Appeal from the 318th District Court Midland County, Texas
Trial Court Cause No. FM 60, 346
consists of: Wright, C.J., Willson, J., and Bailey, J.
M. BAILEY JUSTICE
single issue, Appellant, S.R.S., contends that the trial
court abused its discretion by making a temporary deviation
from the standard possession order pertaining to her
possession of and access to A.K.B., her minor daughter.
Specifically, Appellant protests the trial court's order
limiting her possession of the child to once a month for a
one-year period. We affirm.
Department of Family and Protective Services instituted the
underlying proceedings as a suit for the protection and
conservatorship of A.K.B., who was three years old at the
time of the final hearing. The Department also sought the
termination of Appellant's parental rights in its initial
pleadings. Daisy Campos, a caseworker for Child Protective
Services, testified that the child was removed from
Appellant's custody based upon concerns of
Appellant's drug use and mental health issues that
included suicide attempts and at least forty
hospitalizations. At the time of the removal, the child was
living with her maternal grandmother in dirty conditions;
Appellant's whereabouts were unknown.
Department originally placed A.K.B. with a foster family.
However, the foster family was unable to care for the
child's special needs, which included a narrowed
esophagus and delayed speech development. The Department then
placed the child with Appellee, the child's father.
testified that A.K.B. had done well in the placement with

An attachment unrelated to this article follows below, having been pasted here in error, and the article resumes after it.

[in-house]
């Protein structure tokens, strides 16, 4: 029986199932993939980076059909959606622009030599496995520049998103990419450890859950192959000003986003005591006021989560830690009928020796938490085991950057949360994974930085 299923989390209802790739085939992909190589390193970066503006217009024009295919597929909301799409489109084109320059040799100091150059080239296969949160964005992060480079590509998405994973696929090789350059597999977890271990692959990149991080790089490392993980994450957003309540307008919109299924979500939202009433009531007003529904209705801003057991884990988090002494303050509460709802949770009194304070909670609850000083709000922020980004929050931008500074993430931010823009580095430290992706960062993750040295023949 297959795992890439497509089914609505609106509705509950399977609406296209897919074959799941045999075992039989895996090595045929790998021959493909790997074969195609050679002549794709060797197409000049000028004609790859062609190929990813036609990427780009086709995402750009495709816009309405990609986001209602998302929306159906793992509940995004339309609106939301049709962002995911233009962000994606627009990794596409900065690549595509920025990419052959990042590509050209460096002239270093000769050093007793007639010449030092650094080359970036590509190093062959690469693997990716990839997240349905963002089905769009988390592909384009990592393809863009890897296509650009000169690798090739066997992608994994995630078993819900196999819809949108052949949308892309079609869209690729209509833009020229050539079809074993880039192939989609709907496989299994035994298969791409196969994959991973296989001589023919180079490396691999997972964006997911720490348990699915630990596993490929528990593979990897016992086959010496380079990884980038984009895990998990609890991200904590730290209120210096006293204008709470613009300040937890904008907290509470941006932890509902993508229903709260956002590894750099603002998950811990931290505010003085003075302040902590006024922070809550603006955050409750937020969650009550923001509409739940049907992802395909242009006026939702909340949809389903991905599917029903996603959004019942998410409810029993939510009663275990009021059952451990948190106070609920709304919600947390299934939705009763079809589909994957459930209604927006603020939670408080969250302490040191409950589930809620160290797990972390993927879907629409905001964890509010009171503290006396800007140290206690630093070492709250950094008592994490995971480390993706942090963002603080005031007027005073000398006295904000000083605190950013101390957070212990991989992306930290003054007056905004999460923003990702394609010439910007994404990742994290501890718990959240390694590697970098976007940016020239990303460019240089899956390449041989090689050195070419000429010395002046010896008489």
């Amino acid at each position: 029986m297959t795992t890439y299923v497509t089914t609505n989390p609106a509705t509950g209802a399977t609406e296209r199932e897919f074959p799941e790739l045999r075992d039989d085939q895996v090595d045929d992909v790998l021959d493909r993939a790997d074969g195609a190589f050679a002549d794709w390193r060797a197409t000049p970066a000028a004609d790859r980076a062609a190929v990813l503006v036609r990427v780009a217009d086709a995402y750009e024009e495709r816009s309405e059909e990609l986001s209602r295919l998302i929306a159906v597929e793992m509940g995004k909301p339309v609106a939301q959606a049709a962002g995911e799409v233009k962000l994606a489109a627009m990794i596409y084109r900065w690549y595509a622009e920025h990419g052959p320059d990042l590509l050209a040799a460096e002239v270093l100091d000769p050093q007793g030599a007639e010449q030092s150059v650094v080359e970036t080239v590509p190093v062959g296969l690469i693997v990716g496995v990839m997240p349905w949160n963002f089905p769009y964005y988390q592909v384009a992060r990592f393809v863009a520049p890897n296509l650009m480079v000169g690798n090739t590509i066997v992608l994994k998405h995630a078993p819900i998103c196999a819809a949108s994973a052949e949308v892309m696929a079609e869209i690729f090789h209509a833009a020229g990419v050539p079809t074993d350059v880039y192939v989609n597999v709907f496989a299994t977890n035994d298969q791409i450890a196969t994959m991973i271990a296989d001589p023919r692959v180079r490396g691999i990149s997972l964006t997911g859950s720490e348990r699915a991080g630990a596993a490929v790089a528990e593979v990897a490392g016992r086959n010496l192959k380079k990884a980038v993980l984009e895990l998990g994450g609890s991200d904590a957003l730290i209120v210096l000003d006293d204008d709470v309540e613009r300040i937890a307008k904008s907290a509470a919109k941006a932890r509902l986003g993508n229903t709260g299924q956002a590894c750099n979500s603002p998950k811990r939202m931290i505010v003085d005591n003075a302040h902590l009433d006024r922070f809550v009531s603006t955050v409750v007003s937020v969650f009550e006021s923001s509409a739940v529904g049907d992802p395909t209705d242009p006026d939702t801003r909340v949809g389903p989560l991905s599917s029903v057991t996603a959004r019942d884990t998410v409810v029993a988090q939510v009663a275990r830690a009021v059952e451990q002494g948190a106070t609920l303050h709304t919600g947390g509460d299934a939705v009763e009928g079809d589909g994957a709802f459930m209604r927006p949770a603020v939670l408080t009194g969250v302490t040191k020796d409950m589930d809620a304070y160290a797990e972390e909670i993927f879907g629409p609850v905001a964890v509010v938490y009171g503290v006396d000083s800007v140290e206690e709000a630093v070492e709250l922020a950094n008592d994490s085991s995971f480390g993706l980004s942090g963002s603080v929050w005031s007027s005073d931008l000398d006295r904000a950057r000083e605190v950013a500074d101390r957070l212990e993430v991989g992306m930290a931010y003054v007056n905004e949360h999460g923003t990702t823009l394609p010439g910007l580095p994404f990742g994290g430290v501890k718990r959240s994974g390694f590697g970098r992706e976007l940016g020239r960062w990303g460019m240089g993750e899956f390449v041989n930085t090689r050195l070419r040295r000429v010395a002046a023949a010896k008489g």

Appellee. Campos further testified that Appellant had
satisfactorily performed the tasks required of her by the
various programs and services required by the Department.
Accordingly, the Department was no longer seeking the
termination of Appellant's parental rights at the time of
the final hearing. Instead, the Department recommended that
Appellant and Appellee be named as joint managing
conservators with Appellee being named as the parent to
designate the child's primary residence. Campos also
stated that the Department recommended a "standard
conclusion of the final hearing, the trial court orally
announced that the parents would be named as joint managing
conservators with Appellee being the parent to determine
A.K.B.'s primary residence. The trial court also
announced that Appellant would receive "standard
visitation." Appellee's counsel asked the trial
court for clarification on the number of visitations that
Appellant would have each month when he asked,
"[I]t's just once a month for 100 miles, is that
correct?" When the trial court replied to the question
in the affirmative, Appellant's counsel apprised the
court that, under the standard possession order for parents
living more than 100 miles apart, the noncustodial parent has
an election to exercise visitation either every other weekend
or once a month. See Tex. Fam. Code Ann. §
153.313(1) (West 2014). At the conclusion of the trial
court's ruling, the trial court announced that Appellant
would have visitation with A.K.B. for once a month for the
first year and that, after one year, it would be her election
between every other weekend or once a month.
court has broad discretion to fashion the terms of an order
related to custody, visitation, and possession. See In re
Marriage of Swim, 291 S.W.3d 500, 504 (Tex.